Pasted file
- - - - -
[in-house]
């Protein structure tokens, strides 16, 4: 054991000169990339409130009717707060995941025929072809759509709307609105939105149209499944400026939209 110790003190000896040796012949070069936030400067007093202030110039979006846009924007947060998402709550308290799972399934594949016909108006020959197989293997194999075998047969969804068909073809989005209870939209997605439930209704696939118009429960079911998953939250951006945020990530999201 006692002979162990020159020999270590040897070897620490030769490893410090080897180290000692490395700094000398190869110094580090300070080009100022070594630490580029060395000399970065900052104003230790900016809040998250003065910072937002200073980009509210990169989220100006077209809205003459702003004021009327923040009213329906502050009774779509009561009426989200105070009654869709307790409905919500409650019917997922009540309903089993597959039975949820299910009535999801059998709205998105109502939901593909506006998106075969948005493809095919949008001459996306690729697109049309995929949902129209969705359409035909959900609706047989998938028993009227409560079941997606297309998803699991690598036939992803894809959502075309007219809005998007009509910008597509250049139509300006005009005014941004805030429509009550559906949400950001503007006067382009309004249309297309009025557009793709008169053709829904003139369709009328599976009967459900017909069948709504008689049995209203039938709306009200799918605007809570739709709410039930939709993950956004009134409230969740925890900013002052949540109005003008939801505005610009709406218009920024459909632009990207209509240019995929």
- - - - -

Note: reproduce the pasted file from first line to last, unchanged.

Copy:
[in-house]
């Protein structure tokens, strides 16, 4: 054991000169990339409130009717707060995941025929072809759509709307609105939105149209499944400026939209 110790003190000896040796012949070069936030400067007093202030110039979006846009924007947060998402709550308290799972399934594949016909108006020959197989293997194999075998047969969804068909073809989005209870939209997605439930209704696939118009429960079911998953939250951006945020990530999201 006692002979162990020159020999270590040897070897620490030769490893410090080897180290000692490395700094000398190869110094580090300070080009100022070594630490580029060395000399970065900052104003230790900016809040998250003065910072937002200073980009509210990169989220100006077209809205003459702003004021009327923040009213329906502050009774779509009561009426989200105070009654869709307790409905919500409650019917997922009540309903089993597959039975949820299910009535999801059998709205998105109502939901593909506006998106075969948005493809095919949008001459996306690729697109049309995929949902129209969705359409035909959900609706047989998938028993009227409560079941997606297309998803699991690598036939992803894809959502075309007219809005998007009509910008597509250049139509300006005009005014941004805030429509009550559906949400950001503007006067382009309004249309297309009025557009793709008169053709829904003139369709009328599976009967459900017909069948709504008689049995209203039938709306009200799918605007809570739709709410039930939709993950956004009134409230969740925890900013002052949540109005003008939801505005610009709406218009920024459909632009990207209509240019995929």